I went back to the user creation code in register.php and noticed that the creation code creates the user, then restricts it! There's a lesson to programmers: secure by default.

$sql = "INSERT into users (username, password) values ('$username', '$password');";
mysqli_query($conn, $sql);

$sql = "INSERT into privs (userid, isRestricted) values ((select users.id from users where username='$username'), TRUE);";
mysqli_query($conn, $sql);

That means, if you can create a user account and log in immediately after, before the second query runs, then you can successfully get the key! But I didn't notice that till later, like, today. I actually found another path to exploitation! :)

My exploit

This is where things get a little confusing....

I first noticed there's a similar vulnerability in the code that inserts the account restriction into the user table. There's no logic in the application to prevent the creation of multiple user accounts with the same name! And, if you create multiple accounts with the same name, it looked like only the first account would ever get restricted.

That was my reasoning, anyways (I don't think that's actually true, but that turned out not to matter). However, on login, only the first account is actually retrieved from the database! My thought was, if you could get those two SQL statements to run concurrently, so they run intertwined between two processes, it might just put things in the right order for an exploit!

Sorry if that's confusing to you—that logic is flawed in like every way imaginable, I realized afterwards, but I implemented the code anyways. Here's the main part (you can grab the full exploit here):

require 'httparty'

TARGET = "http://aart.2015.ghostintheshellcode.com/"
#TARGET = "http://192.168.42.120/"

name = "ron" + rand(100000).to_s(16)

fork()

t1 = Thread.new do |t|
  response = (HTTParty.post("#{TARGET}/register.php", :body => { :username => name, :password => name }))
end

t2 = Thread.new do |t|
  response = (HTTParty.post("#{TARGET}/register.php", :body => { :username => name, :password => name }))
end

I ran that against my test host and checked the database. Instead of failing miserably, like it by all rights should have, it somehow caused the second query—the INSERT into privs code— to fail entirely! I attempted to log in as the new user, and it gave me the key on my test server.

Honestly, I have no idea why that worked. If I ran it multiple times, it worked somewhere between 1/2 and 1/4 of the time. Not bad, for a race condition! It must have caused a silent SQL error or something, I'm not entirely sure.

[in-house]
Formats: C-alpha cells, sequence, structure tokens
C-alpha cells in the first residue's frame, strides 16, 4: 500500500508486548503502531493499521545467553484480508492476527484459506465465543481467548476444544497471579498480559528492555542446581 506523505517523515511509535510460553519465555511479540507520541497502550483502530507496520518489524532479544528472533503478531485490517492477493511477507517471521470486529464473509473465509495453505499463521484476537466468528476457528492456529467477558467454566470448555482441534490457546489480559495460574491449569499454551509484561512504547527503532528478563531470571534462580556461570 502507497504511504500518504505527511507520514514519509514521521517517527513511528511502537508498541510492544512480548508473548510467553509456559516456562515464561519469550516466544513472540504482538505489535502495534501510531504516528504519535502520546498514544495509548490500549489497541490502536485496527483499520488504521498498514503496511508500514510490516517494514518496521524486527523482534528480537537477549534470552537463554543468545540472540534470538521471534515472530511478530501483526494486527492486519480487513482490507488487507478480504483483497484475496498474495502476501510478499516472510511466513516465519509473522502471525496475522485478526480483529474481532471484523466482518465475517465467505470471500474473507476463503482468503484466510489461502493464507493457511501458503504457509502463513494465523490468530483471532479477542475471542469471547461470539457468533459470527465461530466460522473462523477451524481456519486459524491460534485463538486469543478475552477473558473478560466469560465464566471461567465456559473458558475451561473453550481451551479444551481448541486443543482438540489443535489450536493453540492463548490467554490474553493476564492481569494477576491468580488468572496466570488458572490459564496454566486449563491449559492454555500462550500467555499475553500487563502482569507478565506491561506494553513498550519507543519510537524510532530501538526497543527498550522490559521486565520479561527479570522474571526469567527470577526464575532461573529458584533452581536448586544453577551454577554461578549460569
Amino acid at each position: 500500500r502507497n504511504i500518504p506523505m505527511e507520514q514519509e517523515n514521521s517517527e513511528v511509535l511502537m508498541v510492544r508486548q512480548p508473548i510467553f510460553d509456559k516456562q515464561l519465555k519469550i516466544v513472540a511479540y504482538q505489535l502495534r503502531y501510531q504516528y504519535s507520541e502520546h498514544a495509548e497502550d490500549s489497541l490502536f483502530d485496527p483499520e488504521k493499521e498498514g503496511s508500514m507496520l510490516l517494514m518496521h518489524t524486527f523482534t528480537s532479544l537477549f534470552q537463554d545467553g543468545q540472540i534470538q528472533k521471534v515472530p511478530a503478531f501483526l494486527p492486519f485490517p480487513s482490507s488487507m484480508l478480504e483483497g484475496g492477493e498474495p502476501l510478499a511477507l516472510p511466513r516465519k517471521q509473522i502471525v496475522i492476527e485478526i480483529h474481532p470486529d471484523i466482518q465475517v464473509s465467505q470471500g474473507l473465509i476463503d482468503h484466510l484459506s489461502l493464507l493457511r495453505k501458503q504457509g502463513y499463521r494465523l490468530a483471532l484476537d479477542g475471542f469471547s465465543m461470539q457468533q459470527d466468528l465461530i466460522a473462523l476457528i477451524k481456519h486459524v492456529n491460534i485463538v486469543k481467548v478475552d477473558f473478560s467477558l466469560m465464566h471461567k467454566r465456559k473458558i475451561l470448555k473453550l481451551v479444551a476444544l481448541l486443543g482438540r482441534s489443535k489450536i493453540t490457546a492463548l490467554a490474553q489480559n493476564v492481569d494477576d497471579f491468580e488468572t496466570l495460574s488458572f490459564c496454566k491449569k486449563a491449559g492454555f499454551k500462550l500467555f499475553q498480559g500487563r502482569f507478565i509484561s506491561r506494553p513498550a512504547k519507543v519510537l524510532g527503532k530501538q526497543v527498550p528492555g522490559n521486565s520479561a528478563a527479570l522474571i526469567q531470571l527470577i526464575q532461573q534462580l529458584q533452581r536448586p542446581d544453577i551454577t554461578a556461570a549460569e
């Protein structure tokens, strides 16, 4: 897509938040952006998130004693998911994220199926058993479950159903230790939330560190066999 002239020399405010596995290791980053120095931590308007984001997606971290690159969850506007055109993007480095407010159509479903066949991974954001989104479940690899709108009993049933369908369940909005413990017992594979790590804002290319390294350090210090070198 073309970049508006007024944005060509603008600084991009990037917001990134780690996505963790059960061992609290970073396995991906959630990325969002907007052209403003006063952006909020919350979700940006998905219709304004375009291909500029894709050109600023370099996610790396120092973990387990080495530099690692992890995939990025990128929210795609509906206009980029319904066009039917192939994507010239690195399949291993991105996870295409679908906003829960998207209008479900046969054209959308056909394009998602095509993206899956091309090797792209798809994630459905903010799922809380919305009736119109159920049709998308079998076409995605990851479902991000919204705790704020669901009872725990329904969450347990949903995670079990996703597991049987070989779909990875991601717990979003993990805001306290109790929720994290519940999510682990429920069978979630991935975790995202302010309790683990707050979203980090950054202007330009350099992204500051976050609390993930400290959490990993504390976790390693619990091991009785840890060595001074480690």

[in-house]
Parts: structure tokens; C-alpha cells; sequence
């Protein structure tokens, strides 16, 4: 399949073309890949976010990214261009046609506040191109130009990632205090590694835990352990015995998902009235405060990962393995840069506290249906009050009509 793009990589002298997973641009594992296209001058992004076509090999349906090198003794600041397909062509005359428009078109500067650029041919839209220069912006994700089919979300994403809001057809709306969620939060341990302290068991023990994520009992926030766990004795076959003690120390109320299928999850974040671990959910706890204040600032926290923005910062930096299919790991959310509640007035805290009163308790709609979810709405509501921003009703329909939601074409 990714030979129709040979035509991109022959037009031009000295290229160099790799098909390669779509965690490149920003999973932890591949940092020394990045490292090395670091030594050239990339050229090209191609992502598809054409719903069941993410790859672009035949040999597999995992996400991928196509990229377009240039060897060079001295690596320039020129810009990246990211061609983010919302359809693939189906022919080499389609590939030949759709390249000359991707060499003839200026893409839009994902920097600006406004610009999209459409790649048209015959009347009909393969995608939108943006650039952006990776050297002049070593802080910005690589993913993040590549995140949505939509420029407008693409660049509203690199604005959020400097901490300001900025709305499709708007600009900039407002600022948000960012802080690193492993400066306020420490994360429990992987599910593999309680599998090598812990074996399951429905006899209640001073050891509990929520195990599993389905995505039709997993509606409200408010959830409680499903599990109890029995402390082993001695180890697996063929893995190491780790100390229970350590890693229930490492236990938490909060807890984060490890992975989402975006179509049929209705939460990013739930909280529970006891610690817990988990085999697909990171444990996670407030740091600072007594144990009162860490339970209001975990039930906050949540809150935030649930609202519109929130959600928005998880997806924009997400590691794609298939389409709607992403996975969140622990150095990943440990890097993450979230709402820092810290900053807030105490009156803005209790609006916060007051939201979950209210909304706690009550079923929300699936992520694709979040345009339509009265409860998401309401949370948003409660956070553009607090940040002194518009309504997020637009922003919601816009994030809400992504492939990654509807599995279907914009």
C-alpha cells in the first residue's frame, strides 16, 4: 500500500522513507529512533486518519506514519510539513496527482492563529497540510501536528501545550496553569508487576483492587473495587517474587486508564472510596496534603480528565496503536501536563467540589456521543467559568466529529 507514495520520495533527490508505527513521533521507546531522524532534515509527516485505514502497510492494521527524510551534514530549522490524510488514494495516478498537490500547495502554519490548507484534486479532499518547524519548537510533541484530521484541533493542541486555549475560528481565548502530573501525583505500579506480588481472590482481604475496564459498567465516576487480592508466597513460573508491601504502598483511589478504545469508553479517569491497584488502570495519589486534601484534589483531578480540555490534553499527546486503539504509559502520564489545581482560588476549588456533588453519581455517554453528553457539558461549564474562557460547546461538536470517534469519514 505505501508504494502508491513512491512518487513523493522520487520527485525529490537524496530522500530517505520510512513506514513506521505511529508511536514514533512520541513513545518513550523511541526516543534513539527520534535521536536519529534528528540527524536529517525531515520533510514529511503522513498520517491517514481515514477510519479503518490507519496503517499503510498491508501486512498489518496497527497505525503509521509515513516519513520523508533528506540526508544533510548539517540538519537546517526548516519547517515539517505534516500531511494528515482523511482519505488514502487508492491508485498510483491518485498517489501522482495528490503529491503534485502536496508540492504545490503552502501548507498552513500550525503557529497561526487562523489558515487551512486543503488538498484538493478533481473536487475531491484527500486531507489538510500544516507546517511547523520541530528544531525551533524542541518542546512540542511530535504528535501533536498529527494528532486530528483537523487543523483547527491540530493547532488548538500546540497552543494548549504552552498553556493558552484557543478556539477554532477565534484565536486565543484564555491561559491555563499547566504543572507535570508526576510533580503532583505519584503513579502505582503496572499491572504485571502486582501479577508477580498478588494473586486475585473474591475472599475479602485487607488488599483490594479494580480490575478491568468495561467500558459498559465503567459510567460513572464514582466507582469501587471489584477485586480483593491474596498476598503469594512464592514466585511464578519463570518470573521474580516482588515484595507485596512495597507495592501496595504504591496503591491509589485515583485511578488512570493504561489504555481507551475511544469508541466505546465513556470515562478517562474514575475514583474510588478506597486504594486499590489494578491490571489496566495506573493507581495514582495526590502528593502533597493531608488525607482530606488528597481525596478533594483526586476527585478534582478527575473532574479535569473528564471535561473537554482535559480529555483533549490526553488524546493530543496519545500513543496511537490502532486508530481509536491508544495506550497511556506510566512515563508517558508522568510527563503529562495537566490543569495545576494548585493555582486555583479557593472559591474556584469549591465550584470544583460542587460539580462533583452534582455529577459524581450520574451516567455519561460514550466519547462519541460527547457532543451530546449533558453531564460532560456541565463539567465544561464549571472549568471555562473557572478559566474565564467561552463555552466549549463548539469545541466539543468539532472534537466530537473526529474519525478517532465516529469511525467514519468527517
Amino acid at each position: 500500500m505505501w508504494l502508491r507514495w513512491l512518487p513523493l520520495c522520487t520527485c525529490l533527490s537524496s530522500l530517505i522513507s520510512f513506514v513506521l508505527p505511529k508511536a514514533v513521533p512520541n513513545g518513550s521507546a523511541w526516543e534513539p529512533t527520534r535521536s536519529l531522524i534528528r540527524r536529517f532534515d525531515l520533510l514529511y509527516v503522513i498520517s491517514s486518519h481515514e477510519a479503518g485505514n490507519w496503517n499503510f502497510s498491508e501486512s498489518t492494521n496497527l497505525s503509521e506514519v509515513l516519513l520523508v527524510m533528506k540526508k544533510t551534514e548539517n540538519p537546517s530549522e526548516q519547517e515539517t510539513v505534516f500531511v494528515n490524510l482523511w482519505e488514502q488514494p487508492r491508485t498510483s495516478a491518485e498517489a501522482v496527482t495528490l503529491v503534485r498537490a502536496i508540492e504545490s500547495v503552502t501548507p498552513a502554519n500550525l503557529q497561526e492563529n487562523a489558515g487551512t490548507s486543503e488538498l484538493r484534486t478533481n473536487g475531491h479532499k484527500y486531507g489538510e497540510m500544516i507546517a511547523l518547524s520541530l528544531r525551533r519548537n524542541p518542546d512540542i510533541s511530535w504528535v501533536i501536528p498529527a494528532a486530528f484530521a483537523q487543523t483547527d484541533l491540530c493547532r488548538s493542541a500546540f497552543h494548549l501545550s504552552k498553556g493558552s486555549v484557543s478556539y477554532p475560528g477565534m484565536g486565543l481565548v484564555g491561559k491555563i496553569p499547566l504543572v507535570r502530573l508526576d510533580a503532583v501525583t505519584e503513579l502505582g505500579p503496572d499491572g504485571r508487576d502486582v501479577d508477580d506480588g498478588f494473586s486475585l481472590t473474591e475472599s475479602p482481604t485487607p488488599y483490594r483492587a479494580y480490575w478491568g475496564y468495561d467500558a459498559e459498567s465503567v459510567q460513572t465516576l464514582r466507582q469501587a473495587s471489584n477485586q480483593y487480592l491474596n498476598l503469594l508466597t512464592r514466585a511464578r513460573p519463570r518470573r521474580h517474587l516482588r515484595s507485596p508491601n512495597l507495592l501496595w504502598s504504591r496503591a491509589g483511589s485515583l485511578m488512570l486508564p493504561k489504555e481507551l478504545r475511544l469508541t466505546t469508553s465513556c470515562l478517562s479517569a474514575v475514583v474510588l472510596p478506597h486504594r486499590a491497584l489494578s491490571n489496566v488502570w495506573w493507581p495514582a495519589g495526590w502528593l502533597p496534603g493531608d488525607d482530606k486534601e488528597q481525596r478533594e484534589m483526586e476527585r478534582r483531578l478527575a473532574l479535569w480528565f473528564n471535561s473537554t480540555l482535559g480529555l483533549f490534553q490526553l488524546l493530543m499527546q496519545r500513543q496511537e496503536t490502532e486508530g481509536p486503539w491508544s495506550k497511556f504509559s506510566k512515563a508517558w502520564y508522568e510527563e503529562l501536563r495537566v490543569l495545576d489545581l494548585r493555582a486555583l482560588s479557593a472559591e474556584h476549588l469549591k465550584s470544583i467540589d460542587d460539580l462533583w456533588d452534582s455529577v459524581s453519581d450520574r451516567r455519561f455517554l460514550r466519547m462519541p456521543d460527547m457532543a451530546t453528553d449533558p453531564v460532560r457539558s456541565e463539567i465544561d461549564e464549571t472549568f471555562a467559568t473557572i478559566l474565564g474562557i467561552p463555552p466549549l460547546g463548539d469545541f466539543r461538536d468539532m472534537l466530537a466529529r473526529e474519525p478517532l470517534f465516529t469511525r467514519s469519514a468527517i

Anyway, I then I tried running it against the real service about 100 times, with no luck. I tried running one instance and a bunch in parallel. No deal. Hmm! From my home DSL connection, it was slowwwwww, so I reasoned that maybe there's just too much lag.

To fix that, I copied the exploit to my server, which has high bandwidth (thanks to SkullSpace for letting me keep my gear there :) ) and ran the same exploit, which worked on the first try! That was it, I had the flag.

Conclusion

I'm not entirely sure why my exploit worked, but it worked great (assuming decent latency)!

I realize this challenge (and story) aren't super exciting, but I like that the vulnerability was due to a race condition. Something nice and obscure, that we hear about and occasionally fix, but almost never exploits. Props to the GitS team for creating the challenge!

And also, if anybody can see what I'm missing, please drop me an email ron @ skullsecurity.net) and I'll update this blog. I approve all non-spam comments, eventually, but I don't get notifications for them at the moment.

3 thoughts on “GitS 2015: aart.php (race condition)

  1. Reply

    guly

    another way it could break itself is if mysql max_connections is set too low, the default value is 100 and will hit quite fast.
    this also can be the reason why on your environment, with my.cnf as default i guess, you can win that race easily and you need to stress it more in production, with a higher limits.

    1. Reply

      Ron Bowes Post author

      That's possible! I didn't go back and troubleshoot what was happening, maybe I should...

  2. Reply

    kamonwat

    here is how your exploit works.

    two threads register with the same username.
    let's say t1 add the username to the database
    then t2 add the same username to the database
    but as you said, only the first user added will get restricted set to true.
    if t2 won over t1 and adds restricted = true to the second-added user
    then t2 would not get restricted added.

    when you login, the first user (with no restricted) will get called from the database hence grants you the flag.